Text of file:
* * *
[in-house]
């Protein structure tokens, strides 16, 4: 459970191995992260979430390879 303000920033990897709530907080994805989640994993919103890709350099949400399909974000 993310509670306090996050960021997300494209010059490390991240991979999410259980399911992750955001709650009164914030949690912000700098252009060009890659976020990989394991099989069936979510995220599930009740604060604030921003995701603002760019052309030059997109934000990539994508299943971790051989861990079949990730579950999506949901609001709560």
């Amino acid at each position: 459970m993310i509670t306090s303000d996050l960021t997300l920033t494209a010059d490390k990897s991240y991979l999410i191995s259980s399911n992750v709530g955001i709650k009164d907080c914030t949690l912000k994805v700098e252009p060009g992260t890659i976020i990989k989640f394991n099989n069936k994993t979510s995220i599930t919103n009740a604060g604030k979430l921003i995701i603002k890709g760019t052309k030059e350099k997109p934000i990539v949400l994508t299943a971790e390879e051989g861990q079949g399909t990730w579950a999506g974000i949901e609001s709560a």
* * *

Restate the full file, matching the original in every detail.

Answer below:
[in-house]
């Protein structure tokens, strides 16, 4: 459970191995992260979430390879 303000920033990897709530907080994805989640994993919103890709350099949400399909974000 993310509670306090996050960021997300494209010059490390991240991979999410259980399911992750955001709650009164914030949690912000700098252009060009890659976020990989394991099989069936979510995220599930009740604060604030921003995701603002760019052309030059997109934000990539994508299943971790051989861990079949990730579950999506949901609001709560």
């Amino acid at each position: 459970m993310i509670t306090s303000d996050l960021t997300l920033t494209a010059d490390k990897s991240y991979l999410i191995s259980s399911n992750v709530g955001i709650k009164d907080c914030t949690l912000k994805v700098e252009p060009g992260t890659i976020i990989k989640f394991n099989n069936k994993t979510s995220i599930t919103n009740a604060g604030k979430l921003i995701i603002k890709g760019t052309k030059e350099k997109p934000i990539v949400l994508t299943a971790e390879e051989g861990q079949g399909t990730w579950a999506g974000i949901e609001s709560a």